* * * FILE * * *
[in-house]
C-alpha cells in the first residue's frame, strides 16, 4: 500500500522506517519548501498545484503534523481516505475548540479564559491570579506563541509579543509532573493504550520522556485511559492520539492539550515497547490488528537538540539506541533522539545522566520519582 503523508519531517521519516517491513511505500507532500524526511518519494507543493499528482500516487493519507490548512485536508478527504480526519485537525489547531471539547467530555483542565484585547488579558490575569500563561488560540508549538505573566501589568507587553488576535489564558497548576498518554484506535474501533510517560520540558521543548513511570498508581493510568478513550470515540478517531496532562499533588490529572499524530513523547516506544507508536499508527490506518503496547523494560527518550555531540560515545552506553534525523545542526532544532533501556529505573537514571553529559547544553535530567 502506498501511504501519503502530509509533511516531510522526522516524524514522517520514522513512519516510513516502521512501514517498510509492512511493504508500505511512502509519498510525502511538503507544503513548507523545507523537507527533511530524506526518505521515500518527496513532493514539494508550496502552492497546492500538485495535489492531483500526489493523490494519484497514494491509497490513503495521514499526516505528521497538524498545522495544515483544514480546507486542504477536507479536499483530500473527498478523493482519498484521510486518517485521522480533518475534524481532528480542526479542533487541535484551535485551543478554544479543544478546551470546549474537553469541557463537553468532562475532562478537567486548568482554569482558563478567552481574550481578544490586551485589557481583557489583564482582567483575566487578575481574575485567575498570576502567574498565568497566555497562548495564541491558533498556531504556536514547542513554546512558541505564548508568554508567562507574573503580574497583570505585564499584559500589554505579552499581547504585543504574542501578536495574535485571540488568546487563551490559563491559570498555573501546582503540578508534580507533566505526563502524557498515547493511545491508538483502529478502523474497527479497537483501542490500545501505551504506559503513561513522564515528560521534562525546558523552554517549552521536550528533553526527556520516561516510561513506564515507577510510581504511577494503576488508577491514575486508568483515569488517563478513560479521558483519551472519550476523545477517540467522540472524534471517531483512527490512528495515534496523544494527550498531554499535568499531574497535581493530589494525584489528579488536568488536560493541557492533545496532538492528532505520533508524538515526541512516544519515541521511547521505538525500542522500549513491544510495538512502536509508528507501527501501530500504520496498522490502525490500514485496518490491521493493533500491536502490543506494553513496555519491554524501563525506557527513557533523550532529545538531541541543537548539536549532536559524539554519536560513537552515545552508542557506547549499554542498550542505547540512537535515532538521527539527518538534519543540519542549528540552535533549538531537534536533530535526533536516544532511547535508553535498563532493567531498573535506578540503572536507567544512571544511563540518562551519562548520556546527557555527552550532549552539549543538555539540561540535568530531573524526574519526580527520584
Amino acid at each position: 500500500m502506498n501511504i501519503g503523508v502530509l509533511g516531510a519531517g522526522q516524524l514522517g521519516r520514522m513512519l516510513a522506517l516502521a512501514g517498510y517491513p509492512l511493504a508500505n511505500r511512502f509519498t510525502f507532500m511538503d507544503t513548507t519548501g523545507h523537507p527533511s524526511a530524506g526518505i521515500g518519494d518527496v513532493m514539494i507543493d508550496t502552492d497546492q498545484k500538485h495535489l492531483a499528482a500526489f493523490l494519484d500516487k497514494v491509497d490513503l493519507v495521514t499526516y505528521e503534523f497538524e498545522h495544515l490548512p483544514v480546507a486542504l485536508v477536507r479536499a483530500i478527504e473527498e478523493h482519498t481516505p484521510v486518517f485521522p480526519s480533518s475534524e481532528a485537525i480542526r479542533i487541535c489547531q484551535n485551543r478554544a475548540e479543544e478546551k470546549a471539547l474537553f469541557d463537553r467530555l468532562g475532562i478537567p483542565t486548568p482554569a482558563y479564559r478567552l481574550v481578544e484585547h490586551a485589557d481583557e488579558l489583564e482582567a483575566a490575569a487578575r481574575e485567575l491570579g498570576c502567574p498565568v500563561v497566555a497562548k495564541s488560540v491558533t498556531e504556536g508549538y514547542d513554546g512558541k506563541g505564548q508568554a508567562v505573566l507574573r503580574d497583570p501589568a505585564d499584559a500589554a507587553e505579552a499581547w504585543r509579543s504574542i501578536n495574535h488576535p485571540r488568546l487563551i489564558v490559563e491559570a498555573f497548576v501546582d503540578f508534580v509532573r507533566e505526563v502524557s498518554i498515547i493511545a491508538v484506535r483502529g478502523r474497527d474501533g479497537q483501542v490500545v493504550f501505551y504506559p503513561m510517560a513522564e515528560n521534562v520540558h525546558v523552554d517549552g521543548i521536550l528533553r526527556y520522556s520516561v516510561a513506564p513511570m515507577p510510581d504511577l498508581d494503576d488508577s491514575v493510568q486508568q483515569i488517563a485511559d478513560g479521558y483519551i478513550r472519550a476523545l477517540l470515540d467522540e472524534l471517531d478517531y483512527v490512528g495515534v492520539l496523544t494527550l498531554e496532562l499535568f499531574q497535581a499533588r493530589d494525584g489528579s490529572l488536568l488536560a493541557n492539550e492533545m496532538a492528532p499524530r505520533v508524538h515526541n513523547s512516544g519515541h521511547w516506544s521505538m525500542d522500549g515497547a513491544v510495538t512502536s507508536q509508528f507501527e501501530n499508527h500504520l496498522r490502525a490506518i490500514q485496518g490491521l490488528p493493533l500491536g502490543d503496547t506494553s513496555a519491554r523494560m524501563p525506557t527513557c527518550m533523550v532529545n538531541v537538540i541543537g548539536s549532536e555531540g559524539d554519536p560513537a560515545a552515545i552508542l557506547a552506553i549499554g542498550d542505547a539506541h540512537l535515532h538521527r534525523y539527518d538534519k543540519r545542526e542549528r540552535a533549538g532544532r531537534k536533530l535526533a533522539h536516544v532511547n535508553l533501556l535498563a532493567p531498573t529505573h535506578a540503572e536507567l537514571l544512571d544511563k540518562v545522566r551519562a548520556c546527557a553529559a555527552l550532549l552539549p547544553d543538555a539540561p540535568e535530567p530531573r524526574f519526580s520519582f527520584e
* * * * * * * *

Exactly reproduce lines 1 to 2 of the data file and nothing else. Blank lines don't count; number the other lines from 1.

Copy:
[in-house]
C-alpha cells in the first residue's frame, strides 16, 4: 500500500522506517519548501498545484503534523481516505475548540479564559491570579506563541509579543509532573493504550520522556485511559492520539492539550515497547490488528537538540539506541533522539545522566520519582 503523508519531517521519516517491513511505500507532500524526511518519494507543493499528482500516487493519507490548512485536508478527504480526519485537525489547531471539547467530555483542565484585547488579558490575569500563561488560540508549538505573566501589568507587553488576535489564558497548576498518554484506535474501533510517560520540558521543548513511570498508581493510568478513550470515540478517531496532562499533588490529572499524530513523547516506544507508536499508527490506518503496547523494560527518550555531540560515545552506553534525523545542526532544532533501556529505573537514571553529559547544553535530567 502506498501511504501519503502530509509533511516531510522526522516524524514522517520514522513512519516510513516502521512501514517498510509492512511493504508500505511512502509519498510525502511538503507544503513548507523545507523537507527533511530524506526518505521515500518527496513532493514539494508550496502552492497546492500538485495535489492531483500526489493523490494519484497514494491509497490513503495521514499526516505528521497538524498545522495544515483544514480546507486542504477536507479536499483530500473527498478523493482519498484521510486518517485521522480533518475534524481532528480542526479542533487541535484551535485551543478554544479543544478546551470546549474537553469541557463537553468532562475532562478537567486548568482554569482558563478567552481574550481578544490586551485589557481583557489583564482582567483575566487578575481574575485567575498570576502567574498565568497566555497562548495564541491558533498556531504556536514547542513554546512558541505564548508568554508567562507574573503580574497583570505585564499584559500589554505579552499581547504585543504574542501578536495574535485571540488568546487563551490559563491559570498555573501546582503540578508534580507533566505526563502524557498515547493511545491508538483502529478502523474497527479497537483501542490500545501505551504506559503513561513522564515528560521534562525546558523552554517549552521536550528533553526527556520516561516510561513506564515507577510510581504511577494503576488508577491514575486508568483515569488517563478513560479521558483519551472519550476523545477517540467522540472524534471517531483512527490512528495515534496523544494527550498531554499535568499531574497535581493530589494525584489528579488536568488536560493541557492533545496532538492528532505520533508524538515526541512516544519515541521511547521505538525500542522500549513491544510495538512502536509508528507501527501501530500504520496498522490502525490500514485496518490491521493493533500491536502490543506494553513496555519491554524501563525506557527513557533523550532529545538531541541543537548539536549532536559524539554519536560513537552515545552508542557506547549499554542498550542505547540512537535515532538521527539527518538534519543540519542549528540552535533549538531537534536533530535526533536516544532511547535508553535498563532493567531498573535506578540503572536507567544512571544511563540518562551519562548520556546527557555527552550532549552539549543538555539540561540535568530531573524526574519526580527520584